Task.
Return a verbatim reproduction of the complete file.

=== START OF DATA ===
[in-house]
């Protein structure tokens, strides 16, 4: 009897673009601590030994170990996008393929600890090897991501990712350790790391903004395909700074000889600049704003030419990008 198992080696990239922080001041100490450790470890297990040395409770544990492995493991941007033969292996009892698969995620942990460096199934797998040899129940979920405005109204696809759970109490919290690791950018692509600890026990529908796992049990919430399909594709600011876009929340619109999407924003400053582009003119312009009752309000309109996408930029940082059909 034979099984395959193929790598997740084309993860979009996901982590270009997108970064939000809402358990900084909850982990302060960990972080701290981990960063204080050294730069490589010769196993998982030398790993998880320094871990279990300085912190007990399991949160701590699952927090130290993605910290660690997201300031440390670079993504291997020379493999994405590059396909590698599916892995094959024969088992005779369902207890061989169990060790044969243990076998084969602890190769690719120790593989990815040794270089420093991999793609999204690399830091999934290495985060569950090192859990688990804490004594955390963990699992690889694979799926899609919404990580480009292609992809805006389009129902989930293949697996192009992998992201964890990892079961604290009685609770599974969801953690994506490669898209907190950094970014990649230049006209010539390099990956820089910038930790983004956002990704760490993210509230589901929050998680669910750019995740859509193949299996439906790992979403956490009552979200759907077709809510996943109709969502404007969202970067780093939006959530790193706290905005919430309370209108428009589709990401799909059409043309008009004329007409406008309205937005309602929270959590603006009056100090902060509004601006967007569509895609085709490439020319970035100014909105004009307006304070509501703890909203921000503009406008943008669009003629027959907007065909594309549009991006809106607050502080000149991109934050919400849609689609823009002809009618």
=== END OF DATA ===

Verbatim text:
[in-house]
């Protein structure tokens, strides 16, 4: 009897673009601590030994170990996008393929600890090897991501990712350790790391903004395909700074000889600049704003030419990008 198992080696990239922080001041100490450790470890297990040395409770544990492995493991941007033969292996009892698969995620942990460096199934797998040899129940979920405005109204696809759970109490919290690791950018692509600890026990529908796992049990919430399909594709600011876009929340619109999407924003400053582009003119312009009752309000309109996408930029940082059909 034979099984395959193929790598997740084309993860979009996901982590270009997108970064939000809402358990900084909850982990302060960990972080701290981990960063204080050294730069490589010769196993998982030398790993998880320094871990279990300085912190007990399991949160701590699952927090130290993605910290660690997201300031440390670079993504291997020379493999994405590059396909590698599916892995094959024969088992005779369902207890061989169990060790044969243990076998084969602890190769690719120790593989990815040794270089420093991999793609999204690399830091999934290495985060569950090192859990688990804490004594955390963990699992690889694979799926899609919404990580480009292609992809805006389009129902989930293949697996192009992998992201964890990892079961604290009685609770599974969801953690994506490669898209907190950094970014990649230049006209010539390099990956820089910038930790983004956002990704760490993210509230589901929050998680669910750019995740859509193949299996439906790992979403956490009552979200759907077709809510996943109709969502404007969202970067780093939006959530790193706290905005919430309370209108428009589709990401799909059409043309008009004329007409406008309205937005309602929270959590603006009056100090902060509004601006967007569509895609085709490439020319970035100014909105004009307006304070509501703890909203921000503009406008943008669009003629027959907007065909594309549009991006809106607050502080000149991109934050919400849609689609823009002809009618």